inserted by Johnson. The second ('Exit') is both in the Qq. and in the
Ff., but the latter place it after the words 'arraign me for't.' And
they give the words 'Ask me not what I know' to Edmund, not to Goneril,
as in the Qq. (followed by the Globe).
I will not go into the various views of these lines, but will simply say
what seems to me most probable. It does not matter much where precisely
Goneril's 'exit' comes; but I believe the Folios are right in giving the
words 'Ask me not what I know' to Edmund. It has been pointed out by
Knight that the question 'Know'st thou this paper?' cannot very well be
addressed to Goneril, for Albany has already said to her, 'I perceive
you know it.' It is possible to get over this difficulty by saying that
Albany wants her confession: but there is another fact which seems to
have passed unnoticed. When Albany is undoubtedly speaking to his wife,
he uses the plural pronoun, 'Shut your mouth, dame,' 'No tearing,
lady; I perceive you know it.' When then he asks 'Know'st thou this
paper?' he is probably not speaking to her.
I should take the passage thus. At 'Hold, sir,' [omitted in Qq.] Albany
holds the letter out towards Edmund for him to see, or possibly gives it
to him.2 The next line, with its 'thou,' is addressed to Edmund,
whose 'reciprocal vows' are mentioned in the letter. Goneril snatches at
it to tear it up: and Albany, who does not know whether Edmund ever saw
the letter or not, says to her 'I perceive you know it,' the 'you'
being emphatic (her very wish to tear it showed she knew what was in
it). She practically admits her knowledge, defies him, and goes out to
kill herself. He exclaims in horror at her, and, turning again to
Edmund, asks if he knows it. Edmund, who of course does not know it,
refuses to answer (like Iago), not (like Iago) out of defiance, but from
chivalry towards Goneril; and, having refused to answer this charge,
he goes on to admit the charges brought against himself previously by
Albany (82 f.) and Edgar (130 f.). I should explain the change from
'you' to 'thou' in his speech by supposing that at first he is speaking
to Albany and Edgar together.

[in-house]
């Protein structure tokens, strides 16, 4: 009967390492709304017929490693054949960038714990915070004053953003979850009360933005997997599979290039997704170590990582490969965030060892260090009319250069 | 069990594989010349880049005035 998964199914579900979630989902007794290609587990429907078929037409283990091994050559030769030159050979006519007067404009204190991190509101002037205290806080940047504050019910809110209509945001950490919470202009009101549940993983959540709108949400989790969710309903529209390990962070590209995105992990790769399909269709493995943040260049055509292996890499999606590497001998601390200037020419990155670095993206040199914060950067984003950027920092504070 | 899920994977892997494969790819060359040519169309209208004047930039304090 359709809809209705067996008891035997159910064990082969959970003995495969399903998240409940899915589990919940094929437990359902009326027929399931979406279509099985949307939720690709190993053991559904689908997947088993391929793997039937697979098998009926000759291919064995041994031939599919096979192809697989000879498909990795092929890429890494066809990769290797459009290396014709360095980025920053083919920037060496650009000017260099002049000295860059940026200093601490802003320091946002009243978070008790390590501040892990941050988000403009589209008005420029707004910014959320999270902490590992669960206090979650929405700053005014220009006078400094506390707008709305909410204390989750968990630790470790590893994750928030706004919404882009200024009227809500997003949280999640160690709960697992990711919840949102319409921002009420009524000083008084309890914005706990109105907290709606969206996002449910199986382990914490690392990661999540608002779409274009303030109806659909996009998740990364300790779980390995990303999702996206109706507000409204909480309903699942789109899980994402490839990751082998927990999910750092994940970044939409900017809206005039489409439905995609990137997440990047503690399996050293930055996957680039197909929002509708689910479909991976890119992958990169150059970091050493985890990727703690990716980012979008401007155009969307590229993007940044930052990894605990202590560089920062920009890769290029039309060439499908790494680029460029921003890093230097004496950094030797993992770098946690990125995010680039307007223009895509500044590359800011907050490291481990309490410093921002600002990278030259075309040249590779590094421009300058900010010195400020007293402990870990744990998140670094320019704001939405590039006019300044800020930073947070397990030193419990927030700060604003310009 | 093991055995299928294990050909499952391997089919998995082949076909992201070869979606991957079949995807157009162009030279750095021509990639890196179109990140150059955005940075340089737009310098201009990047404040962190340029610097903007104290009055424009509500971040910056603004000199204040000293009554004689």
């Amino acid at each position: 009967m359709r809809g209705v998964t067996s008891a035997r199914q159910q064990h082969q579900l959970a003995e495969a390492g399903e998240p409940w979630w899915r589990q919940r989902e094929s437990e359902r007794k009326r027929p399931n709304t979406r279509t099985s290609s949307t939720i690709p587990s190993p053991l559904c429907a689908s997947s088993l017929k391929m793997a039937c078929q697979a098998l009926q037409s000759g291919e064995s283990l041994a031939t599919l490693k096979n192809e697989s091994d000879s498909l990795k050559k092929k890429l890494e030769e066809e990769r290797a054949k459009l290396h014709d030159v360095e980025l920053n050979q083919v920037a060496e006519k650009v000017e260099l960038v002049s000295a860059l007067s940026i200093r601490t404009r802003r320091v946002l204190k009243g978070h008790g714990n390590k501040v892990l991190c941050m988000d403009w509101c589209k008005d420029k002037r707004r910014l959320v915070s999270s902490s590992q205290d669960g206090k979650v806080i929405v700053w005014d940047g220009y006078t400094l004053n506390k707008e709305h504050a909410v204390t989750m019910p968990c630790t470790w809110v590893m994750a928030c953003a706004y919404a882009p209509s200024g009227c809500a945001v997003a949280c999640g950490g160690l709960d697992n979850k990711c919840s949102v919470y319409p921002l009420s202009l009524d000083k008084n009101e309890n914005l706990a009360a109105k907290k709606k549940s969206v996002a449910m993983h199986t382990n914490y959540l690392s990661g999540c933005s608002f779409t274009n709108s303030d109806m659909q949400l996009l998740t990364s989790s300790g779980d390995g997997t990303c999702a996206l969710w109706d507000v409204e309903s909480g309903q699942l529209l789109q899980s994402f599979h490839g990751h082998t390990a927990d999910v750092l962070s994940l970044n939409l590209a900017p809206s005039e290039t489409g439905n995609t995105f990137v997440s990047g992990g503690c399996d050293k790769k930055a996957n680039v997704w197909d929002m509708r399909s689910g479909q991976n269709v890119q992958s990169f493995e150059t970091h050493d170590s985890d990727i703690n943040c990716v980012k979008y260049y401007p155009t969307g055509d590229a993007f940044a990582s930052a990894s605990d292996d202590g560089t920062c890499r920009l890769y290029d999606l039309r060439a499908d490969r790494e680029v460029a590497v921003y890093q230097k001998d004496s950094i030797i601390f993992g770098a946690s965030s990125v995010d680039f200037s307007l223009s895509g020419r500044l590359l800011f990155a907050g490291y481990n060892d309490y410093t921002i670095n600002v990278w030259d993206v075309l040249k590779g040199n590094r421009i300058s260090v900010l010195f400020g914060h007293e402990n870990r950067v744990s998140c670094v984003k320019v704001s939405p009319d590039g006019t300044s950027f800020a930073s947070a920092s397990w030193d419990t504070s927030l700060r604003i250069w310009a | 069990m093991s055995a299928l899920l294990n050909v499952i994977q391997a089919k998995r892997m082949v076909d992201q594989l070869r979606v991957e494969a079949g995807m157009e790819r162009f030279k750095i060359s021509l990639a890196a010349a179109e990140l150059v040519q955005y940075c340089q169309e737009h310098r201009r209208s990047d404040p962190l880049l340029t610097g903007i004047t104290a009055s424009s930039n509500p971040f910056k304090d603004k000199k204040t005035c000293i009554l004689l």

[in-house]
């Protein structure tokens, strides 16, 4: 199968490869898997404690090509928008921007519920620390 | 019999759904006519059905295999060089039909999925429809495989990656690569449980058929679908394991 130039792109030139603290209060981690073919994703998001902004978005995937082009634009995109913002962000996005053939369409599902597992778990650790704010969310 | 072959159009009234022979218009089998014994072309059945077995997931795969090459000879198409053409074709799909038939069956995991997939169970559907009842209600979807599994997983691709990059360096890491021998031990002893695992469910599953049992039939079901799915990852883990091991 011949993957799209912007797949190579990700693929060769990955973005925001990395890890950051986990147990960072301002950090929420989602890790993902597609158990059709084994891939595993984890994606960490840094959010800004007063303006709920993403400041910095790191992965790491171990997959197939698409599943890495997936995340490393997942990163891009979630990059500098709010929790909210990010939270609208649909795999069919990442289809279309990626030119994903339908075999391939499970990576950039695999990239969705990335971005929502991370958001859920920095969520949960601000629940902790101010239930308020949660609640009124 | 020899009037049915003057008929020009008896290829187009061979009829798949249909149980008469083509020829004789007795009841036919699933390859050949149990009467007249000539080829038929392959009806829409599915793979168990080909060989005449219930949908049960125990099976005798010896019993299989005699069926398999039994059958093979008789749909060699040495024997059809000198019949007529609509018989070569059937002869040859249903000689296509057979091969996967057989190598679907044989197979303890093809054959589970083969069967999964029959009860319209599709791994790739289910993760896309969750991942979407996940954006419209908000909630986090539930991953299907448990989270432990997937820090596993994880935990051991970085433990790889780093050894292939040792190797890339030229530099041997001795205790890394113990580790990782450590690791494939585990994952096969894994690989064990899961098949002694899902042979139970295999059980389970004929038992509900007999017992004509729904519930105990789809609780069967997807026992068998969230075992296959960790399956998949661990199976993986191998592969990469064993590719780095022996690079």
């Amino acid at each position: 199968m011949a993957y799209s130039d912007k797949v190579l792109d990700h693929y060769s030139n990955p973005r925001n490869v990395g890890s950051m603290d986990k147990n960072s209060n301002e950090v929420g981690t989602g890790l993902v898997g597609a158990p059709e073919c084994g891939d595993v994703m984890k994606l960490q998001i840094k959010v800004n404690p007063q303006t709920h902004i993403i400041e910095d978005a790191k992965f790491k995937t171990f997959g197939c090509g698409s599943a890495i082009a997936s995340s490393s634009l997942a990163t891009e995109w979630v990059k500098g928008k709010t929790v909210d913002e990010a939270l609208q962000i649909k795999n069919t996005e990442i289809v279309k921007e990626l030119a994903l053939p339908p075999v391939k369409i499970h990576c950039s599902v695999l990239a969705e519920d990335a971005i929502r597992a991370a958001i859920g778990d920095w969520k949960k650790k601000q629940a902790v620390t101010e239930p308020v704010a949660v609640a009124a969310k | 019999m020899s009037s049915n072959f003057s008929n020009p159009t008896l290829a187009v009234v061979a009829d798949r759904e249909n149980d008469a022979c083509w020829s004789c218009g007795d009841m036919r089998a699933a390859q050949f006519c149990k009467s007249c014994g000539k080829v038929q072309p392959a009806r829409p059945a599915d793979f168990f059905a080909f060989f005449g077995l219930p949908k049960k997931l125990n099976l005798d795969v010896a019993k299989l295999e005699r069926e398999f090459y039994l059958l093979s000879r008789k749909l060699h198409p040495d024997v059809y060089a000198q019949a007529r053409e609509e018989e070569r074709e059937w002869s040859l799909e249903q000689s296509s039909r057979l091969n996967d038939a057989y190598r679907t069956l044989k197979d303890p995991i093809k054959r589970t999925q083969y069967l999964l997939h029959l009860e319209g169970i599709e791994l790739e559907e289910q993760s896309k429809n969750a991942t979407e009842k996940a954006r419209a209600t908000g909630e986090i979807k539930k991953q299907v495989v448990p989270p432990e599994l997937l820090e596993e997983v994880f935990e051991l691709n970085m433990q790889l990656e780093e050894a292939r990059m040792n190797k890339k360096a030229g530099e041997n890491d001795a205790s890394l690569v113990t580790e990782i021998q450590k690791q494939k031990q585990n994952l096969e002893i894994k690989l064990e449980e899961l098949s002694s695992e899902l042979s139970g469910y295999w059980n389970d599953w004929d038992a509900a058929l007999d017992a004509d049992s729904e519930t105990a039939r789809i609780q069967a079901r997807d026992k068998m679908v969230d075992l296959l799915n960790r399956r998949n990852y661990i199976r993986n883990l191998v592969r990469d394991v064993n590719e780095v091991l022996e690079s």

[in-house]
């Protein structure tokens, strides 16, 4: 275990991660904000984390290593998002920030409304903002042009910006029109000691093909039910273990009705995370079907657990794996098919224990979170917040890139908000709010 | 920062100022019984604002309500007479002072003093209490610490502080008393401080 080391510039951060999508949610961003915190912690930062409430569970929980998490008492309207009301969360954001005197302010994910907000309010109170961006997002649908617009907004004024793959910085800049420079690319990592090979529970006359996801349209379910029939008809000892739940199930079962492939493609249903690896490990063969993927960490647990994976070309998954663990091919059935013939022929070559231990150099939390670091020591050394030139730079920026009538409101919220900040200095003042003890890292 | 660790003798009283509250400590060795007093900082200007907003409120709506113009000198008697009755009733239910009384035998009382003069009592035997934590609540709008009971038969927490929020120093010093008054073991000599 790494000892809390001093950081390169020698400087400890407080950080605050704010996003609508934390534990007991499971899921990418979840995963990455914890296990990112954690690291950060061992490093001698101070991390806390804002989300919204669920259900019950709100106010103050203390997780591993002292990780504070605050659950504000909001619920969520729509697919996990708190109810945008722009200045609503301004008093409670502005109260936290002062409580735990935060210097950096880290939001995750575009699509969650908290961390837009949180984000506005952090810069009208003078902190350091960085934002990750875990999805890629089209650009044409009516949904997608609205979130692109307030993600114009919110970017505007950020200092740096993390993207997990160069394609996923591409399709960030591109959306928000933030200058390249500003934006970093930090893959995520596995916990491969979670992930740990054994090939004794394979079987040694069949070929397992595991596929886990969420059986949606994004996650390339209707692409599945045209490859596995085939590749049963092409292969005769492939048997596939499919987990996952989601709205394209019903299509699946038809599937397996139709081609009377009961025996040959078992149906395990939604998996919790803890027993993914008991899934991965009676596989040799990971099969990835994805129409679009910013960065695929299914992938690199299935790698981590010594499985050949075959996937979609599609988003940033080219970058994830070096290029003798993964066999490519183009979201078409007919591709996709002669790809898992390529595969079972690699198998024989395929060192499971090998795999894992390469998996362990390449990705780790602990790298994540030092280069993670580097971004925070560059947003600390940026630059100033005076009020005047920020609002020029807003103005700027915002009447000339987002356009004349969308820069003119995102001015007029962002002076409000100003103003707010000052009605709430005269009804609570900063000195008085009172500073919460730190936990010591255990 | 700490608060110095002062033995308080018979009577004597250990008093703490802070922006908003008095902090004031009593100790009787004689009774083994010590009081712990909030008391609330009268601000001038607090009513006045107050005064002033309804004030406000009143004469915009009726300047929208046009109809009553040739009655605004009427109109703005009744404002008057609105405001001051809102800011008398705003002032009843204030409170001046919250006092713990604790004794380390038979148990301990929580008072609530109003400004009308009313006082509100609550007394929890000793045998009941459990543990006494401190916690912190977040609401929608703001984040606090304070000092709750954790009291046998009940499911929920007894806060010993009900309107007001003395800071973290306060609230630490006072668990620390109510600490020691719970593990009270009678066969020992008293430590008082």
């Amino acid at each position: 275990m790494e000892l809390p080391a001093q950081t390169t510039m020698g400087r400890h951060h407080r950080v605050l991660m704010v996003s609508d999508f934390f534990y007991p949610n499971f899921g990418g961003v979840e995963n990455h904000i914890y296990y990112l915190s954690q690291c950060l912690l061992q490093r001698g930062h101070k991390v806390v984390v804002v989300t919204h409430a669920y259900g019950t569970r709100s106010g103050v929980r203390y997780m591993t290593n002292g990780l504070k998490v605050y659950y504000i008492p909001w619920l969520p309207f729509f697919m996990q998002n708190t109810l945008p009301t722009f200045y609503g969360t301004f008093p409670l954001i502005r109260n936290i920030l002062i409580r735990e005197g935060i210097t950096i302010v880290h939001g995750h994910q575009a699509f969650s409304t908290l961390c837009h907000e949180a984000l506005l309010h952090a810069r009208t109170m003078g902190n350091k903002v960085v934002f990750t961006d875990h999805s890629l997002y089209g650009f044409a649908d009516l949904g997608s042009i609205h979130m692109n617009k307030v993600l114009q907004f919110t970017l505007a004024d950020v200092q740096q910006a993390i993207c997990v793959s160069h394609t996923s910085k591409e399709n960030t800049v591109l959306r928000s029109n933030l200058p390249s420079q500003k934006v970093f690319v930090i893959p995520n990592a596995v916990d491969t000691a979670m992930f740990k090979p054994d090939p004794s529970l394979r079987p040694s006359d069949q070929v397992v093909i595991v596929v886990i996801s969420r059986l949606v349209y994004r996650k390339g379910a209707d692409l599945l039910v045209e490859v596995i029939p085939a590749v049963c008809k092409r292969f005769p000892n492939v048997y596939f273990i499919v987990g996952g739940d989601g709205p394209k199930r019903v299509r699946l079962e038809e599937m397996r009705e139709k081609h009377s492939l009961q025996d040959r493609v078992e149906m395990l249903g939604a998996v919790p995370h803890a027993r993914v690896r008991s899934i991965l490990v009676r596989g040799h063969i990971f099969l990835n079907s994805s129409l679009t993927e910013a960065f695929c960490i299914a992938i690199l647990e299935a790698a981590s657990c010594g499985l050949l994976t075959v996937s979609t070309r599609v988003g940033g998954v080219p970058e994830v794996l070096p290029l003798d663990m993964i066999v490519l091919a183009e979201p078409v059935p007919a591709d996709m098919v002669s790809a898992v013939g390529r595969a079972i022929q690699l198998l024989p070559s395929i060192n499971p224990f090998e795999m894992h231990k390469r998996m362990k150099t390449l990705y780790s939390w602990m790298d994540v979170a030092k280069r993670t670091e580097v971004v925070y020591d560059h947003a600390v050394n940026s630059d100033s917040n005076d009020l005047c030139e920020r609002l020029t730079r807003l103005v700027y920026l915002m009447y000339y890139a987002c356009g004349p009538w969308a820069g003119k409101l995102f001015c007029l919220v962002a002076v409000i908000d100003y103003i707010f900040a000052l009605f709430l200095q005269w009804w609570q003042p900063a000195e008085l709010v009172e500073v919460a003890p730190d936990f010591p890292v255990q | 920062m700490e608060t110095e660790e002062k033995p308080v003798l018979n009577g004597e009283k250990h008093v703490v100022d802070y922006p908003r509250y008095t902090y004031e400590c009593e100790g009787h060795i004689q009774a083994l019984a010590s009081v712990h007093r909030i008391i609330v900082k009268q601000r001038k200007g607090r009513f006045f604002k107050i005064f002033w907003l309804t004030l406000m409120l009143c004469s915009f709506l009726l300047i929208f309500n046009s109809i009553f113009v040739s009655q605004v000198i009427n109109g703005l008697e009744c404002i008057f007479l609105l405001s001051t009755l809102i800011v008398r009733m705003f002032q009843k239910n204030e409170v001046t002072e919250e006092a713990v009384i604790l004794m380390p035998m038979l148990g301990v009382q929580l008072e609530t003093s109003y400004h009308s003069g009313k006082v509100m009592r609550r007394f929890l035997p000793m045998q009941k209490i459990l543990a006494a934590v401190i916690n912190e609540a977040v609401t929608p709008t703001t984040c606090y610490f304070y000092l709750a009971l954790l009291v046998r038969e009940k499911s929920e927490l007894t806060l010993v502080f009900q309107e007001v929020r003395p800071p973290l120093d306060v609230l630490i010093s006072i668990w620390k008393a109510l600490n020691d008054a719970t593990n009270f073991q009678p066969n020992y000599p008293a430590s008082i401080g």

7. V. iii. 278.
Lear, looking at Kent, asks,
Who are you?
Mine eyes are not o' the best: I'll tell you straight. Kent. If fortune brag of two she loved and hated (Qq. or),
One of them we behold.
Kent is not answering Lear, nor is he speaking of himself. He is
speaking of Lear. The best interpretation is probably that of Malone,
according to which Kent means, 'We see the man most hated by Fortune,
whoever may be the man she has loved best'; and perhaps it is supported
by the variation of the text in the Qq., though their texts are so bad
in this scene that their support is worth little. But it occurs to me as
possible that the meaning is rather: 'Did Fortune ever show the extremes
both of her love and of her hatred to any other man as she has shown
them to this man?'
8. The last lines.
Alb. Bear them from hence. Our present business
Is general woe. [To Kent and Edgar] Friends of my
soul, you twain
Rule in this realm, and the gored state sustain.
Kent. I have a journey, sir, shortly to go;
My master calls me, I must not say no.
Alb. The weight of this sad time we must obey;
Speak what we feel, not what we ought to say.
The oldest hath borne most: we that are young
Shall never see so much, nor live so long.
So the Globe. The stage-direction (right, of course) is Johnson's. The
last four lines are given by the Ff. to Edgar, by the Qq. to Albany. The
Qq. read 'have borne most.'
To whom ought the last four lines to be given, and what do they mean? It
is proper that the principal person should speak last, and this is in
favour of Albany. But in this scene at any rate the Ff., which give the
speech to Edgar, have the better text (though Ff. 2, 3, 4, make Kent die
after his two lines!); Kent has answered Albany, but Edgar has not; and
the lines seem to be rather more appropriate to Edgar. For the 'gentle
reproof' of Kent's despondency (if this phrase of Halliwell's is right)
is like Edgar; and, although we have no reason to suppose that Albany
was not young, there is nothing to prove his youth.
As to the meaning of the last two lines (a poor conclusion to such a
play) I should suppose that 'the oldest' is not Lear, but 'the oldest of
us,' viz., Kent, the one survivor of the old generation: and this is the
more probable if there is a reference to him in the preceding lines.
The last words seem to mean, 'We that are young shall never see so much
and yet live so long'; i.e. if we suffer so much, we shall not bear
it as he has. If the Qq. 'have' is right, the reference is to Lear,
Gloster and Kent.
Footnote 1: The 'beacon' which he bids approach is not the moon, as Pope supposed. The moon was up and shining some time ago (ii. ii. 35), and lines 1 and 141-2 imply that not much of the night is left.
Footnote 2: 'Hold' can mean 'take'; but the word 'this' in line 160
('Know'st thou this paper?') favours the idea that the paper is still in
How to cite this article:
Bradley, A. C. Shakespearean Tragedy. London: MacMillan and Co., 1919. Shakespeare Online. 20 Aug. 2009. (date when you accessed the information) < http://www.shakespeare-online.com/plays/kinglear/learversehudson.html >.